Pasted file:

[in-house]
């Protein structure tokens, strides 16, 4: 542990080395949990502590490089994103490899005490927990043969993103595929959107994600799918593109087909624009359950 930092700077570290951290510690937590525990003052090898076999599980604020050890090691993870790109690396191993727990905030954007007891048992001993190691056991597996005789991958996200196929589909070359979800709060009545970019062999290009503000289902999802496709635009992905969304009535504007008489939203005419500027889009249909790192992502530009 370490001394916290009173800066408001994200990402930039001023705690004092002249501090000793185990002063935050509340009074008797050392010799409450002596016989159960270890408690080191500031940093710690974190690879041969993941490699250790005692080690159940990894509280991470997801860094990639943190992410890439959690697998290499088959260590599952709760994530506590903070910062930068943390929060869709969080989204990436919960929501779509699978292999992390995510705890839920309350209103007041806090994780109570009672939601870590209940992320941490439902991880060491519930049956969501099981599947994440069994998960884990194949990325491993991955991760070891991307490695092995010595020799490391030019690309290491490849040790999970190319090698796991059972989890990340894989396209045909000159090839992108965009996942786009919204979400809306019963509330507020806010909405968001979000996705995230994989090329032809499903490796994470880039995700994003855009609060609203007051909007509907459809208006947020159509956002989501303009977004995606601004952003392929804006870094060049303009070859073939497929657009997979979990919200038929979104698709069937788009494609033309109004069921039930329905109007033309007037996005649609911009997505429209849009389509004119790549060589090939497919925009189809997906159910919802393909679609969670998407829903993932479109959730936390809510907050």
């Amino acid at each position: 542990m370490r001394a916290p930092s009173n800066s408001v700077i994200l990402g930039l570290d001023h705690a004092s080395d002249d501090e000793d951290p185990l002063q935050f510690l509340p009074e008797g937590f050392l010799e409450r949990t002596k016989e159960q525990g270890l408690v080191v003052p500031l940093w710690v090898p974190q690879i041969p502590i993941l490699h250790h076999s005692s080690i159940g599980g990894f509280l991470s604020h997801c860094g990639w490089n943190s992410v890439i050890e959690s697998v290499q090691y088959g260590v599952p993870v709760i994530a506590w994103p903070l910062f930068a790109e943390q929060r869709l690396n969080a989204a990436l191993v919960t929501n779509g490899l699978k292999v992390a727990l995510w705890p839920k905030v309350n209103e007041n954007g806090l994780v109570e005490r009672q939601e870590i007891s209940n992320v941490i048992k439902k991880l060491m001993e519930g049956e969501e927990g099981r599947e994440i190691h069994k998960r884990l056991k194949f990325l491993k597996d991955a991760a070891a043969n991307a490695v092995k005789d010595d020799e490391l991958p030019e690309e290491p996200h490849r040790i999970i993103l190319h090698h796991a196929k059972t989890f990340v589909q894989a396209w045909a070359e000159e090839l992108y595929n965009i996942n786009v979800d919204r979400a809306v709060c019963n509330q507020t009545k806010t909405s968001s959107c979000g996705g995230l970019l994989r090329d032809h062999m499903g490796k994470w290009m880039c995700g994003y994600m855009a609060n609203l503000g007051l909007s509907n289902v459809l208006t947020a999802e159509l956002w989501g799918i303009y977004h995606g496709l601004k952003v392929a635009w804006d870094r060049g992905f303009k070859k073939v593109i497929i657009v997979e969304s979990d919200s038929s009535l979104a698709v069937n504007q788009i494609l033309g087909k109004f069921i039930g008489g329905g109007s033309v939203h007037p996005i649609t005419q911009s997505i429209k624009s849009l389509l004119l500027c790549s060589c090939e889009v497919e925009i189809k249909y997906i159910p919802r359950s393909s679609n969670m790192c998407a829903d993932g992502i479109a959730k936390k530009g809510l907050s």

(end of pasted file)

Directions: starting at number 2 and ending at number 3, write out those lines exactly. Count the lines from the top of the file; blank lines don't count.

């Protein structure tokens, strides 16, 4: 542990080395949990502590490089994103490899005490927990043969993103595929959107994600799918593109087909624009359950 930092700077570290951290510690937590525990003052090898076999599980604020050890090691993870790109690396191993727990905030954007007891048992001993190691056991597996005789991958996200196929589909070359979800709060009545970019062999290009503000289902999802496709635009992905969304009535504007008489939203005419500027889009249909790192992502530009 370490001394916290009173800066408001994200990402930039001023705690004092002249501090000793185990002063935050509340009074008797050392010799409450002596016989159960270890408690080191500031940093710690974190690879041969993941490699250790005692080690159940990894509280991470997801860094990639943190992410890439959690697998290499088959260590599952709760994530506590903070910062930068943390929060869709969080989204990436919960929501779509699978292999992390995510705890839920309350209103007041806090994780109570009672939601870590209940992320941490439902991880060491519930049956969501099981599947994440069994998960884990194949990325491993991955991760070891991307490695092995010595020799490391030019690309290491490849040790999970190319090698796991059972989890990340894989396209045909000159090839992108965009996942786009919204979400809306019963509330507020806010909405968001979000996705995230994989090329032809499903490796994470880039995700994003855009609060609203007051909007509907459809208006947020159509956002989501303009977004995606601004952003392929804006870094060049303009070859073939497929657009997979979990919200038929979104698709069937788009494609033309109004069921039930329905109007033309007037996005649609911009997505429209849009389509004119790549060589090939497919925009189809997906159910919802393909679609969670998407829903993932479109959730936390809510907050």
């Amino acid at each position: 542990m370490r001394a916290p930092s009173n800066s408001v700077i994200l990402g930039l570290d001023h705690a004092s080395d002249d501090e000793d951290p185990l002063q935050f510690l509340p009074e008797g937590f050392l010799e409450r949990t002596k016989e159960q525990g270890l408690v080191v003052p500031l940093w710690v090898p974190q690879i041969p502590i993941l490699h250790h076999s005692s080690i159940g599980g990894f509280l991470s604020h997801c860094g990639w490089n943190s992410v890439i050890e959690s697998v290499q090691y088959g260590v599952p993870v709760i994530a506590w994103p903070l910062f930068a790109e943390q929060r869709l690396n969080a989204a990436l191993v919960t929501n779509g490899l699978k292999v992390a727990l995510w705890p839920k905030v309350n209103e007041n954007g806090l994780v109570e005490r009672q939601e870590i007891s209940n992320v941490i048992k439902k991880l060491m001993e519930g049956e969501e927990g099981r599947e994440i190691h069994k998960r884990l056991k194949f990325l491993k597996d991955a991760a070891a043969n991307a490695v092995k005789d010595d020799e490391l991958p030019e690309e290491p996200h490849r040790i999970i993103l190319h090698h796991a196929k059972t989890f990340v589909q894989a396209w045909a070359e000159e090839l992108y595929n965009i996942n786009v979800d919204r979400a809306v709060c019963n509330q507020t009545k806010t909405s968001s959107c979000g996705g995230l970019l994989r090329d032809h062999m499903g490796k994470w290009m880039c995700g994003y994600m855009a609060n609203l503000g007051l909007s509907n289902v459809l208006t947020a999802e159509l956002w989501g799918i303009y977004h995606g496709l601004k952003v392929a635009w804006d870094r060049g992905f303009k070859k073939v593109i497929i657009v997979e969304s979990d919200s038929s009535l979104a698709v069937n504007q788009i494609l033309g087909k109004f069921i039930g008489g329905g109007s033309v939203h007037p996005i649609t005419q911009s997505i429209k624009s849009l389509l004119l500027c790549s060589c090939e889009v497919e925009i189809k249909y997906i159910p919802r359950s393909s679609n969670m790192c998407a829903d993932g992502i479109a959730k936390k530009g809510l907050s």